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On a blog I read a proposal to replace many tables like this:

lookup_genders
0 | Unknown
1 | Female
2 | Male

lookup_countries
0 | Unknown
1 | Germany
2 | UK
3 | USA

into a single table like this:

lookups
0 | Unknown | Gender
1 | Female  | Gender
2 | Male    | Gender
4 | Germany | Country
5 | UK      | Country
6 | USA     | Country

The reason provided there was to get rid of many almost identical O/R mappings.

Is this a really good idea? Which problems could arise? Under which conditions would this be a good idea?

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3  
This is a meta-table design. Bad idea. –  Joe Philllips Aug 23 '09 at 17:48

7 Answers 7

up vote 8 down vote accepted

The first time you want to add a new property to your countries, you are in trouble. For example, what would be the capital of 'Female' ?

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1  
I'm sure someone will come along and say, "No problem. For Genders we can use the Capital field to hold Title, like Mr for Male and Ms for Female." (I've seen many databases like this.) Beat this person unconscious immediately. –  Jay Aug 24 '09 at 16:28

Personally I prefer to have each lookup/enumeration in a separate table, but I've come across projects that prefer to have all lookups in a single table.

The advantage of this approach is that maintenance (in terms of UI programming) is cheaper with a single table, as it can be accomplished by editing the base table.

I recommend creating views for Country, Gender etc. for app logic.

Disadvantage: The concept of a generic table falls apart as soon as you want to store attributes for your lookups. But then the views may help you ease the migration.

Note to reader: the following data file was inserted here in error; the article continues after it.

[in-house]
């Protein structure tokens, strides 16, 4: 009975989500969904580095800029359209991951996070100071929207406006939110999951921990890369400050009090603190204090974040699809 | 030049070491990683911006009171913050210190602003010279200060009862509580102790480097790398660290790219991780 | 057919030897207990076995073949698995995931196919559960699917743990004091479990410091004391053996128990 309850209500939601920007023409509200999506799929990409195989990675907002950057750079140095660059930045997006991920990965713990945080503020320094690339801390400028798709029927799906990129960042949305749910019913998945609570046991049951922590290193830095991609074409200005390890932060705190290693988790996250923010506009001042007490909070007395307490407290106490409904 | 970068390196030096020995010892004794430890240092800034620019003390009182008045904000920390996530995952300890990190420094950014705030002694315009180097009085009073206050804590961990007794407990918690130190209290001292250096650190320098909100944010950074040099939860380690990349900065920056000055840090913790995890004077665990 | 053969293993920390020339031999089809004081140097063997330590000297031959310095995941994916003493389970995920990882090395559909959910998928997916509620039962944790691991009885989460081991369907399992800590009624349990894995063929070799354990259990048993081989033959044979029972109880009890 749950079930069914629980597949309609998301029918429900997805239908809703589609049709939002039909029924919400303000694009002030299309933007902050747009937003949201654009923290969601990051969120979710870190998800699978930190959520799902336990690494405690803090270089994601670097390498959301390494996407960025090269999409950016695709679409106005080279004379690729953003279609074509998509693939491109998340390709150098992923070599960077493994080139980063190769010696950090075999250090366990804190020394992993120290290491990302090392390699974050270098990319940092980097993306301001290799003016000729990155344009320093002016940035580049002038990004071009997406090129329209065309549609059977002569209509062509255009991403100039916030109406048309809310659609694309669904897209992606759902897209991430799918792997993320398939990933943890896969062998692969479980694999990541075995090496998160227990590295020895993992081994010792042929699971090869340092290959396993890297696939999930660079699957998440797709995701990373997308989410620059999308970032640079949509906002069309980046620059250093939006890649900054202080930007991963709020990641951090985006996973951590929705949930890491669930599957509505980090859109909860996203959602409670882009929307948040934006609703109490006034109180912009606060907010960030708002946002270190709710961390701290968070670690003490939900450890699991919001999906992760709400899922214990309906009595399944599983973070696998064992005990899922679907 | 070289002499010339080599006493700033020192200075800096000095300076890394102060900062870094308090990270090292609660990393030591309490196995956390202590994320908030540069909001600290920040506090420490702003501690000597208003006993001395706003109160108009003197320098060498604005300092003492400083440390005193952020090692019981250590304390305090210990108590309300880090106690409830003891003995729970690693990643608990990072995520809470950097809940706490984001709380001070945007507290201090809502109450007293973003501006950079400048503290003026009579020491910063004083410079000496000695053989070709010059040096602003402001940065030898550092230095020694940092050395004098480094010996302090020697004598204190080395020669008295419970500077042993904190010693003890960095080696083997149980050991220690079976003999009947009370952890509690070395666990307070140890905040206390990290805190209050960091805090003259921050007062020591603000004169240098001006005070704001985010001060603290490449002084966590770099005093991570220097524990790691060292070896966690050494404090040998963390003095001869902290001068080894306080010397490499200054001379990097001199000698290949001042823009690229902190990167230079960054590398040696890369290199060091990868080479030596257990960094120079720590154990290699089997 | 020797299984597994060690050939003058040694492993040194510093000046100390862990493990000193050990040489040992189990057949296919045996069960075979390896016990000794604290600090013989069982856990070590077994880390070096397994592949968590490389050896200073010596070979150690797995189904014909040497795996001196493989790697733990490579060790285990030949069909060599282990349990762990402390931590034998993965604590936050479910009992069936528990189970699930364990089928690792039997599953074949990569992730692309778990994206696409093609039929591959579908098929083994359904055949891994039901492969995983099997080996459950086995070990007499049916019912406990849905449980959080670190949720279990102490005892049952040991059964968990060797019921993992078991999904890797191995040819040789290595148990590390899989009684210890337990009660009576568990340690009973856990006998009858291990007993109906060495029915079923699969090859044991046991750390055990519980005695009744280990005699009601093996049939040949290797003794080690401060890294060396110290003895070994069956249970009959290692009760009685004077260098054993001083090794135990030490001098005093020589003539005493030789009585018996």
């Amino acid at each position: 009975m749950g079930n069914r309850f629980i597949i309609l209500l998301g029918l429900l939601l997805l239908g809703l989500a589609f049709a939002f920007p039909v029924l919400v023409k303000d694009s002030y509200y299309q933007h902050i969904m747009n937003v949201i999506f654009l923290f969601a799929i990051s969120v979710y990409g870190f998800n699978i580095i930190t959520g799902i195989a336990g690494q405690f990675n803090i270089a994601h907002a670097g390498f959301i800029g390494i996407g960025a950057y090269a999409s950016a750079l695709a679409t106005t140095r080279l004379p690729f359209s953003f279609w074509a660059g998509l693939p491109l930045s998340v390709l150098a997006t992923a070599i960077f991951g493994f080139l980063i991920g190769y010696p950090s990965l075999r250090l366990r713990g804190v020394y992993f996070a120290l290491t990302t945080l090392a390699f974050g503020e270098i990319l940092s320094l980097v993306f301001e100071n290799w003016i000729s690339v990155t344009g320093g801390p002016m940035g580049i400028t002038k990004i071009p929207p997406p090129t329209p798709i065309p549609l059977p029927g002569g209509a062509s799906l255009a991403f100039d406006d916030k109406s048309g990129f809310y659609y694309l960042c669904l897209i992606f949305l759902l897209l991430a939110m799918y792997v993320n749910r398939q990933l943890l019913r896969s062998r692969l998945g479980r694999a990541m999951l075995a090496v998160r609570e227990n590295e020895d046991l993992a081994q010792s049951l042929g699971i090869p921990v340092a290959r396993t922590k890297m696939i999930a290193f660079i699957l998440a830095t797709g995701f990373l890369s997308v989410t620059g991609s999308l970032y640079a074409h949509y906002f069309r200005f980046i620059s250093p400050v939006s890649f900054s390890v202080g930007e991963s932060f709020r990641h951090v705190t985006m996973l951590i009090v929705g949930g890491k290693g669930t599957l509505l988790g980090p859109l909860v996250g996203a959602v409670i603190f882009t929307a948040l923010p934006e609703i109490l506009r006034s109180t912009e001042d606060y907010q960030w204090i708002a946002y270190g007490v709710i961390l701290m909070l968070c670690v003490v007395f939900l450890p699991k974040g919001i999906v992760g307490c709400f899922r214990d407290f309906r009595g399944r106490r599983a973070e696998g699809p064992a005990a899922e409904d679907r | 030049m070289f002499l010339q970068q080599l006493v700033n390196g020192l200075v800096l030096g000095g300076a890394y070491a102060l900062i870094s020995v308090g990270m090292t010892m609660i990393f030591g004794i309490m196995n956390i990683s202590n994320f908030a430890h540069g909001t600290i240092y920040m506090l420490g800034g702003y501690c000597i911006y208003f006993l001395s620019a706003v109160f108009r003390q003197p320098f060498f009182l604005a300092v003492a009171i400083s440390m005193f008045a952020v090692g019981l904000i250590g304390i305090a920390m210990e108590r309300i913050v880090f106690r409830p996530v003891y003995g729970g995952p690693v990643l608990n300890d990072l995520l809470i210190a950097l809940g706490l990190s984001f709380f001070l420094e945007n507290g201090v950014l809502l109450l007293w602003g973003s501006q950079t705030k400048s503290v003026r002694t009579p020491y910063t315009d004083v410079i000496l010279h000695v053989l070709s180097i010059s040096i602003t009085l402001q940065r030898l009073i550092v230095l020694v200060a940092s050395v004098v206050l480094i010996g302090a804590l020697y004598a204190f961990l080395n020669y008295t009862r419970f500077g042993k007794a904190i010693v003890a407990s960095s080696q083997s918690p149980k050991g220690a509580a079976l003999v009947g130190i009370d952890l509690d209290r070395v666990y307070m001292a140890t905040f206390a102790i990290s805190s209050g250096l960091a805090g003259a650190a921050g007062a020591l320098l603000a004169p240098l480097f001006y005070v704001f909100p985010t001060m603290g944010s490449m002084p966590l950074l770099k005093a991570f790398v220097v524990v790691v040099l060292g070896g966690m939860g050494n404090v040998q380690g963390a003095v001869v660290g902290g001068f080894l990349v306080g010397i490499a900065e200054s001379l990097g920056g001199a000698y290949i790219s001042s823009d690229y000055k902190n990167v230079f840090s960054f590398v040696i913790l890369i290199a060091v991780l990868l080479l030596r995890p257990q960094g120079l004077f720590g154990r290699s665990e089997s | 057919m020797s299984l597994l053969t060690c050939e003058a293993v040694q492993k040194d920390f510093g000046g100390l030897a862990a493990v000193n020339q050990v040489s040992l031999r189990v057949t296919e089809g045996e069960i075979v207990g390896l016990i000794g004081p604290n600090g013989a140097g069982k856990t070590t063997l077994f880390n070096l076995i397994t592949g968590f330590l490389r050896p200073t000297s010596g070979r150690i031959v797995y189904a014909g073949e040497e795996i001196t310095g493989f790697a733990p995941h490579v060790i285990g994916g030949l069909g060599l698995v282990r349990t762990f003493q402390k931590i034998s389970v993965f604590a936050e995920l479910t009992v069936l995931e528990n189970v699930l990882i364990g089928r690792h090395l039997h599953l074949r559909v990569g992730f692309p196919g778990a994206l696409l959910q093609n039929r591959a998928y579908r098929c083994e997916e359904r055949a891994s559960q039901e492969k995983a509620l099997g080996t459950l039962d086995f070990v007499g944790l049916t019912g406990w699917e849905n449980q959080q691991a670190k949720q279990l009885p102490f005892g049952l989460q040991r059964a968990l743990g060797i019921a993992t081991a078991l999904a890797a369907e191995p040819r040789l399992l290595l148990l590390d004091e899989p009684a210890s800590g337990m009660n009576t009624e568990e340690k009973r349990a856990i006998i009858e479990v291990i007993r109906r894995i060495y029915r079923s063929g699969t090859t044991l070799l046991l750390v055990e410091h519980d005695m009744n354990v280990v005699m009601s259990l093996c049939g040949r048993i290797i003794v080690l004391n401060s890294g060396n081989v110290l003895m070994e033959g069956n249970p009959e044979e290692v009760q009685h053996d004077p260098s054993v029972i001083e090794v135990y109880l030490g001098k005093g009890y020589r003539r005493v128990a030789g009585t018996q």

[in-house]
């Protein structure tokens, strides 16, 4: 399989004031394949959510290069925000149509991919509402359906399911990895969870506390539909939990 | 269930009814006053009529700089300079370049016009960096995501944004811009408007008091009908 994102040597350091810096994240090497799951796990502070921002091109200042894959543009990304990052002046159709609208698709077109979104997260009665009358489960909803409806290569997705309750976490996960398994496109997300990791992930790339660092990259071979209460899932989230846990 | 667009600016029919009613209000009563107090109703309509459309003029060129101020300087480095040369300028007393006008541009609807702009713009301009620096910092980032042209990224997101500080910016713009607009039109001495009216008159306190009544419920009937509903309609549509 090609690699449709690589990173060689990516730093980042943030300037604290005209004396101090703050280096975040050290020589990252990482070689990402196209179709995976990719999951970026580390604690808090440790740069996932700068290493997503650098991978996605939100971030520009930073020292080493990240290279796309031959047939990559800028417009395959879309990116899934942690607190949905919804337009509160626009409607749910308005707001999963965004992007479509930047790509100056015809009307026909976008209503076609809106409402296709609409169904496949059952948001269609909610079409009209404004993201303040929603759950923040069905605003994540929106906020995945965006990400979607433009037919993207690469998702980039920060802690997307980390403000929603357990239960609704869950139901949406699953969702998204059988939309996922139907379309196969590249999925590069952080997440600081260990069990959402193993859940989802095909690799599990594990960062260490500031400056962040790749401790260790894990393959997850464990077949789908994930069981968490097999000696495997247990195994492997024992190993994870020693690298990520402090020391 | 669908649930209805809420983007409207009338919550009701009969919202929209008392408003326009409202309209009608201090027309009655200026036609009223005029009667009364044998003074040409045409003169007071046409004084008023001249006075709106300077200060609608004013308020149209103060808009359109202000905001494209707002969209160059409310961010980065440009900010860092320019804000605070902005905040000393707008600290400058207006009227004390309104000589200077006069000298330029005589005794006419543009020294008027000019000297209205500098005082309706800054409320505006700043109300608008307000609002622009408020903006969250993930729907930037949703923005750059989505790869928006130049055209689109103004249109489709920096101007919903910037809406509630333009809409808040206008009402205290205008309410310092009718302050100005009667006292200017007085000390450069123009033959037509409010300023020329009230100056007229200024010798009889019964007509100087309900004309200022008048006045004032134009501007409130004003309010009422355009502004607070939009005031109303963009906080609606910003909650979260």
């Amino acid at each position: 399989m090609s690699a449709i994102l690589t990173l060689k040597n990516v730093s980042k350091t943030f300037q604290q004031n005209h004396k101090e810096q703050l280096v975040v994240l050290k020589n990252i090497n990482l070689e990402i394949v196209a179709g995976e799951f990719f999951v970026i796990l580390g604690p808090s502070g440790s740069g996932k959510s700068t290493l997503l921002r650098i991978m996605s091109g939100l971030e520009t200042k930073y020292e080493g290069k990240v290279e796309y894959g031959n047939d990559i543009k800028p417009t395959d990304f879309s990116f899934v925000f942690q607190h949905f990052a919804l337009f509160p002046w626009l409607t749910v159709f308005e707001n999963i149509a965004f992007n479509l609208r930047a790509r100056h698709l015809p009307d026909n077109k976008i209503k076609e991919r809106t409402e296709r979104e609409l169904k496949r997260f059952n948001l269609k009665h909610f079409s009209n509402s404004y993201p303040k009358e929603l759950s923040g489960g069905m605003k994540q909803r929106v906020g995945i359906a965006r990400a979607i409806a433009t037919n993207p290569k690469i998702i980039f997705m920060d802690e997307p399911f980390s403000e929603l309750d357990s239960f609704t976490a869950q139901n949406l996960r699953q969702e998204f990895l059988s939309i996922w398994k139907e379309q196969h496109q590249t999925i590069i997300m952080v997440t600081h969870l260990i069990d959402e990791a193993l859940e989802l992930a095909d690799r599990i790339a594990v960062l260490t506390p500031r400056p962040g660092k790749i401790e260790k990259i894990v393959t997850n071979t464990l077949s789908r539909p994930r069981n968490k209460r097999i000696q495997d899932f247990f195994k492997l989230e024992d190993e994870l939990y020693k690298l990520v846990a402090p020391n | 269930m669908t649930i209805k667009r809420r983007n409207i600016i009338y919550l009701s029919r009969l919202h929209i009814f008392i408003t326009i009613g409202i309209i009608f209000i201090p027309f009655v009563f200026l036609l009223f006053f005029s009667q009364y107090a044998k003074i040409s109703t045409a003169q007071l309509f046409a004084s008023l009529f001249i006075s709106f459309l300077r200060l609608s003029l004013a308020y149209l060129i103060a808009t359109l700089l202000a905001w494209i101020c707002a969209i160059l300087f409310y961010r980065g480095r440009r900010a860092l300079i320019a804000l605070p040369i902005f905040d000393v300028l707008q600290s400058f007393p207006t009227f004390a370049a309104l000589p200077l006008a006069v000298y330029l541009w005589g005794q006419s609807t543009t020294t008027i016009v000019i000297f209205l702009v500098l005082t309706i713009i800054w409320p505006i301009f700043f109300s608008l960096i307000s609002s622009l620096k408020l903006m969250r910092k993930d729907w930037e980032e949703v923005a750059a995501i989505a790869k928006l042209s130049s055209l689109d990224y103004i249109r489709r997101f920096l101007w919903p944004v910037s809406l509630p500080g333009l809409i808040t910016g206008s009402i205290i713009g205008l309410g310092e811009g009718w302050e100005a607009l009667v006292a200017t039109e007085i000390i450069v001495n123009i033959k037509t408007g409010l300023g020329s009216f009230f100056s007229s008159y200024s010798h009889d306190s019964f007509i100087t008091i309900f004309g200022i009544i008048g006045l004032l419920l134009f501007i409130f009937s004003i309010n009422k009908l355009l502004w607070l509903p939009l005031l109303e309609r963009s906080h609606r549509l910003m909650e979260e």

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It is generally a bad idea. It is superficially attractive, but leads to data disasters.

The main reason for this is that it is hard to write the foreign key constraints that reference the One True Lookup Table (OTLT) correctly. For example, if someone enters the value 3 in a column that is supposed to contain Gender, the DBMS cannot help you diagnose the problem. To do so, you'd have to store the constant string 'Gender' in the referencing table as well as the value 3, and the foreign key constraint would then say "there is no value '3,Gender' in the OTLT so you can't insert the data". But that constant 'Gender' value is a horrible case of repeated values - far more wasteful than having a separate table for Gender codes.

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Advantages: You don't have to type as many create statements. You don't have to create multiple data entry screens.

Disadvantages: No place to unambiguously put additional attributes. No clear way to validate that a valid selection from the list is being referenced in any given place. Table size must be increased to accomodate the type code. (And rather than putting the text "Gender" or "Country", you really should create a new table to hold the type values and post the id from that table.) Attempts to create dropdown lists of choices or other similar data entry conveniences have to add the complexity of checking the type.

Conclusion: Bad idea. The advantages are easily achieved in alternative ways. Like, (a) Learn to use cut and paste. (b) Write a generic data entry screen that is called with a parameter.

It is certainly true that there are times when textbook normalization causes more problems than it solves. This isn't one of them.

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We do this, we have a GenericOption table which is used for exactly what you describe. We also let 'Super Users' add new options to certain 'types' in the table in order to cut down on maintenance.

We're using Navision at the back end though so we have to pay for tables!

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4  
Well, this would be the ONLY reason to do it: If you have to pay for tables... –  awe Aug 24 '09 at 7:29

I don't see why it is a good idea, Bigger tables are slower.

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1  
Yes, but with an index, the lookup time increase would only be O(log n) –  Daniel Rikowski Aug 23 '09 at 17:43

It all depends on what your design goals are. I am a fan of designs like the one you described above. You can easily make three tables: types, entities and properties and have support for adding virtually unlimited amounts of different data of different types in a way that supports fast lookup and extensible modification / expansion, or in other words, a system that is highly custimizable.

By making a properties table in which you can assign unlimited number of property->value pairs you solve the issue Zed raised.

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